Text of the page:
Ever wondered what you need to know in order to make a well informed decision on a wheelchair tire? What kind of tires are out there and how do they work? What tread works best in rain, or in snow? How do you interpret what tread does what and which is best for you? What type of tire is better; Air, rubber or foam? We have put together a wheelchair tire cheat sheet that will help you make an informed decision on what tire best suits your needs.
01. Tire Tread:
Wheelchair Tire tread varies enormously and it can be difficult to interpret what a tread pattern is designed for without knowing a few basic rules.
1A. Directional Tread:
i. Directional patterns (a ‘V’ type pattern) are designed to roll in one direction to increase speed
ii. The direction of the ‘v’ can be reversed to boost grip
iii. Other tires are uni-directional (this could be a diamond pattern or straight lines.)
1B. Knobby Tread:
i. Tread knobs provide traction in rough terrain, designed to dig into wet surfaces to grabbing wet rocks or roots.
ii. Bigger/ taller knobs create an aggressive tread and dig deeper for a better grip. These toothy tires run slower on hard packed surfaces with the knobs sapping the speed and reducing rolling resistance.
iii. Low-profile knobs are recommended for the wheelchair user prefer speed and spend more time on hard packed surfaces.
1C. Knob Spacing:
i. A tread pattern with tightly packed knobs will roll faster in dry conditions; but will easily become tightly packed with mud.
ii. Widely-spaced treads grip better in the wet and are also better at shedding dirt.
iii. In wet conditions you want wider spaced knobs that allow a passage for water while still providing a tacky grip.
iv. It is also important to note that for the best traction in rough terrain a wider tire is preferable; in the city on hard packed surfaces a narrow high pressure tire gives you maneuverability and speed in tight spaces.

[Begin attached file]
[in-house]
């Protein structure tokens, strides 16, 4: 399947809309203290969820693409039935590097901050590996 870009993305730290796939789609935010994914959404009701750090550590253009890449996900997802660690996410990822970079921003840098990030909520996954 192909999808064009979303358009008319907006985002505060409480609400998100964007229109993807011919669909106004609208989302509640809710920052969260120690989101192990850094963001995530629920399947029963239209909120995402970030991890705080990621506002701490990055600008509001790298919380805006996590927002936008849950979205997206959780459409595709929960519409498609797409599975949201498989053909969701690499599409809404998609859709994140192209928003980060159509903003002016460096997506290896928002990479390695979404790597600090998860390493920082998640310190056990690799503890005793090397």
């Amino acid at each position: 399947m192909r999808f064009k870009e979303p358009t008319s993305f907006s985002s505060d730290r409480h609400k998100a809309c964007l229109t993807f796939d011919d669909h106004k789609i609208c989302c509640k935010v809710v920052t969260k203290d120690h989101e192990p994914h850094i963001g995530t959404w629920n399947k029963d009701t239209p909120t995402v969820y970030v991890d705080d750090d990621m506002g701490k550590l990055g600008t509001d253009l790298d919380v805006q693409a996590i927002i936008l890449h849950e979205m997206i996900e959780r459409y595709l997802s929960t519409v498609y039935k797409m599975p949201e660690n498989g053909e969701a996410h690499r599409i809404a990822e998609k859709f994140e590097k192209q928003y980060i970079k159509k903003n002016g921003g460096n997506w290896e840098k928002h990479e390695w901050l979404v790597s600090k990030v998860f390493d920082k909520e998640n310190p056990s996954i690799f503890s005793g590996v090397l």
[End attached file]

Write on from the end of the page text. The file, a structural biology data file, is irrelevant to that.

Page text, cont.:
02. Tire Pressure:
The pressure in your tires help determine the softness of the ride, speed and maneuverability of your chair.
i. The right amount of pressure (not to hard, not to soft) can offer a softer ride over bumpy surfaces and provide that tactile grip which is important on wet surfaces
ii. The greater the pressure the less resistance and the firmer the ride, which can be very bumpy and hard on your body. (For some individuals the bumpier the ride the more likely there will be skin break down because of the friction.) However on flat surfaces this can allow for greater speed.
iii. Pneumatic (air) tires give you the softest ride because the air pressure softens into hard edges allowing for a smoother ride and providing more traction on all surfaces.
iv. Tire pressure does effect energy cost of wheelchair propulsion but not until they are deflated to more than 50% of the recommended inflation.
03. Types of Tires:
There are three different types of tires and many variations within each type. Each comes with benefits and draw backs. Here is a basic outline to simplify what you need to know about each type.
3A. Pneumatic Tires (Air Tires)
i. Pneumatic tires require a tube filled with air to fill in the pressure between the tire and the wheel.
ii. These tires, while requiring the most maintenance, are the most effective on tougher terrain allowing for a slight compression in the tire when going over uneven surfaces.
iii. Pneumatic tires are widely used on most manual and power chairs because they are generally lighter, shock absorbing and offer good traction on most terrain types.